coal from Morris township. Shortly after he purchased a valuable property in Philipsburg, and extended his coal
and lumber operations in different parts of the neighborhood very extensively, being one of the foremost among
the enterprising men in this vicinity.
Another prominent citizen of old Morris township was James Allport, who contributed a great amount to the good
of the citizens, and also to the general public. William Hunter, likewise, a very good citizen and kind neighbor,
was among the pioneers of Morris township, as were also David Dale, George R. Dillen, and John W. Irvin.
We should also mention John Hoover, Sr., a worthy and respected citizen, who came to Morris township from Union
county at an early day. He raised a large and industrious family, the sons of whom were, or perhaps stili are among
the people of Cooper township (a part of Morris), which derived its name from David Cooper, one of the first settlers
of that part of Morris township known at Cooper Settlement, and a stalwart pioneer who crossed the Allegheny Mountains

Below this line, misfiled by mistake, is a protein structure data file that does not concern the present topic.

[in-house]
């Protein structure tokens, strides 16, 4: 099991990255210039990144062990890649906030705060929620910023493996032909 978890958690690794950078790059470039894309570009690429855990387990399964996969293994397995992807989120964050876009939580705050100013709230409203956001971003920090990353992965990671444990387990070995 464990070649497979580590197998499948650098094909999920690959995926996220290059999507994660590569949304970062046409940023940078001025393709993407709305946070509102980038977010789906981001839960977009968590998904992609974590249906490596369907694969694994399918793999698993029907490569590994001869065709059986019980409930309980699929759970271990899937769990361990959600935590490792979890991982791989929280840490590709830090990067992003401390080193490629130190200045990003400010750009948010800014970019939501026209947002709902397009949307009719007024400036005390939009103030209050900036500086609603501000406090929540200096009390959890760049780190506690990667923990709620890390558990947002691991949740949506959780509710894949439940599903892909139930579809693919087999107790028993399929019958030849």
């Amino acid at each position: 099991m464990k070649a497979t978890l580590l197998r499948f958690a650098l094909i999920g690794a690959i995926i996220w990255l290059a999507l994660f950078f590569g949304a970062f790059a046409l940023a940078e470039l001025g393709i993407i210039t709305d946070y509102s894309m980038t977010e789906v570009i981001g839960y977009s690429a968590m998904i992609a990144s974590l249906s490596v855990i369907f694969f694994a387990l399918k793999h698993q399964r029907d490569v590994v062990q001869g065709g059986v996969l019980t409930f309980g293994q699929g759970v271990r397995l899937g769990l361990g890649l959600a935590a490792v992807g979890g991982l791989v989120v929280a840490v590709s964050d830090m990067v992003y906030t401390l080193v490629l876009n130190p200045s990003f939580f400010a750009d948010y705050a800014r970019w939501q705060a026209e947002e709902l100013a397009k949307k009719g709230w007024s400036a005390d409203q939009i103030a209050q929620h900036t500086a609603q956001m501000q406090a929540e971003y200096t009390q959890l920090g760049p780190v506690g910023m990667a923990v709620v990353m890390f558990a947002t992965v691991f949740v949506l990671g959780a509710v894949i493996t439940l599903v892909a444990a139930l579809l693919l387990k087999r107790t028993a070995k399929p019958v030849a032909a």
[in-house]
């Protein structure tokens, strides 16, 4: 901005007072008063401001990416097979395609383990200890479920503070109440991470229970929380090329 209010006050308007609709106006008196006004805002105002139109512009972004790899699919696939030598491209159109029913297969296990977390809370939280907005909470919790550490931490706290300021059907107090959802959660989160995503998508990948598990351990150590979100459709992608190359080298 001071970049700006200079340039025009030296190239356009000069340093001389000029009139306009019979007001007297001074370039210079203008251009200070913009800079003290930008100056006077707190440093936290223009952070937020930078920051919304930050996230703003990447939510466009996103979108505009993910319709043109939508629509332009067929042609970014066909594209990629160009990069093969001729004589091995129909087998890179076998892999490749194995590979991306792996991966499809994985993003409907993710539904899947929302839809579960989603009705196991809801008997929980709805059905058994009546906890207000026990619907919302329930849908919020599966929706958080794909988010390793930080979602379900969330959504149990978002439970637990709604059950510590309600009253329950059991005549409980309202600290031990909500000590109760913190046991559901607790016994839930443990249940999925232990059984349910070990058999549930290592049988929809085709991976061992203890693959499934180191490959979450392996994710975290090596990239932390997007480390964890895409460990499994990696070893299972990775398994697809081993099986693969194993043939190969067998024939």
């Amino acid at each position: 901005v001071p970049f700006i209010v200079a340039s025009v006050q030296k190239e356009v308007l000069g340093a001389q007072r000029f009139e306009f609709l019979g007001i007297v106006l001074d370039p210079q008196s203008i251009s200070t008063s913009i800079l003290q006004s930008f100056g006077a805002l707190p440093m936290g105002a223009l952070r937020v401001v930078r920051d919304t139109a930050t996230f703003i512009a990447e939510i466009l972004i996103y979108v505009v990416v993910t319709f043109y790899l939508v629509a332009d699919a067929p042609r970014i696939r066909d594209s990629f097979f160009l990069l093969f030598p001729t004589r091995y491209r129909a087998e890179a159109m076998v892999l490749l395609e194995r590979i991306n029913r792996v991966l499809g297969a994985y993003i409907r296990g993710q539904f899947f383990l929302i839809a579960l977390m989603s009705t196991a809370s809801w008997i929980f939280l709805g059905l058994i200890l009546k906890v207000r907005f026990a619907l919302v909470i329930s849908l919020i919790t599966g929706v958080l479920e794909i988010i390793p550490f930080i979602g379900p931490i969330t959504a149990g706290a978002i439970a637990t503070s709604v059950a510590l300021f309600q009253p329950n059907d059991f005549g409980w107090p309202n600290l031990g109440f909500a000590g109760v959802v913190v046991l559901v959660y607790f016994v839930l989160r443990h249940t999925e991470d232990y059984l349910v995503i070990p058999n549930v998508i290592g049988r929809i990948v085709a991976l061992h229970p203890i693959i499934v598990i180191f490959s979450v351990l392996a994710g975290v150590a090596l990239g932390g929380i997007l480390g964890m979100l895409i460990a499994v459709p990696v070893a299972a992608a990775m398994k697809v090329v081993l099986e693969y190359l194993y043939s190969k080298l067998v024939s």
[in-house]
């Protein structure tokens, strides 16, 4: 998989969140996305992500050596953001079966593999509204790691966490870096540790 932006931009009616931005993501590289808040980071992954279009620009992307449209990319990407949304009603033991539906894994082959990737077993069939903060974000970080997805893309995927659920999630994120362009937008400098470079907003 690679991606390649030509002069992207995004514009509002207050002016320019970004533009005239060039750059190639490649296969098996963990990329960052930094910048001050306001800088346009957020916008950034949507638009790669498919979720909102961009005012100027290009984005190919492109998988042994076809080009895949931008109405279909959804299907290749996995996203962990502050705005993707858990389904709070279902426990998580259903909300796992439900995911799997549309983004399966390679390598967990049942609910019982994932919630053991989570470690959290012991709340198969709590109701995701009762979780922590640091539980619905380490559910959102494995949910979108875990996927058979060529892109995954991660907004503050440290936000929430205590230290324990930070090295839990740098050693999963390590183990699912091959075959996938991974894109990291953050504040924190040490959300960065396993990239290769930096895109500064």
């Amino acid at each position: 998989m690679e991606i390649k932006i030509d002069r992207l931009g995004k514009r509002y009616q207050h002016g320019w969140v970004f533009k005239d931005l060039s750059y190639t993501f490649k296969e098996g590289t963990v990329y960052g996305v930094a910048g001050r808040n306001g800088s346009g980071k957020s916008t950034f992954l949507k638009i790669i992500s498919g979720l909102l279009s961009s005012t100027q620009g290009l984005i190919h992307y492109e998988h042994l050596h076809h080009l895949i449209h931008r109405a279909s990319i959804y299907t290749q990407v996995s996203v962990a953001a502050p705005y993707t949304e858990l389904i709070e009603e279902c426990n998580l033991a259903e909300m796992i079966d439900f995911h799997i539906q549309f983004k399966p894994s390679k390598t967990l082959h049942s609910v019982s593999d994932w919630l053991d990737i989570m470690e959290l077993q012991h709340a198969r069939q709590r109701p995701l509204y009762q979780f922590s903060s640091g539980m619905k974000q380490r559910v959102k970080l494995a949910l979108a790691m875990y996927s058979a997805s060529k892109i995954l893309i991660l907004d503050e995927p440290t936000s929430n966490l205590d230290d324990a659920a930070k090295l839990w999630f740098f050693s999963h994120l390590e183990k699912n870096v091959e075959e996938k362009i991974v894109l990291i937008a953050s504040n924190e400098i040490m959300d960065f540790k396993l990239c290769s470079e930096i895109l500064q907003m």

to make his home in Clearfield county.
The sons of John Hoover, Sr., helped to clear up a farm near to the village of Allport, and then passed on northward
in Morris township to what is known as Hickory Bottom Settlement, where they purchased for themselves land in the
woods, and by industry and sobriety, and fair dealing became the owners of excellent farms.
Among those who settled in that part of the township known as "Cooper Settlement," was Leonard Kyler,
Sr., who, with David Cooper, settled at or near Kylertown, where each of them opened for themselves large and productive
farms, part of which were later sold off in town lots. Leonard Kyler's family consisted of two sons and three daughters.
The sons were John B. and Thomas Kyler, the latter being the founder of the village of Kylertown. John B. Kyler
became the son-in-law of David Cooper, and purchased the Cooper farm. He divided a part of it into lots, which
form a considerable part of the village site. John B. Kyler lived on the Cooper homestead, and reared a large family.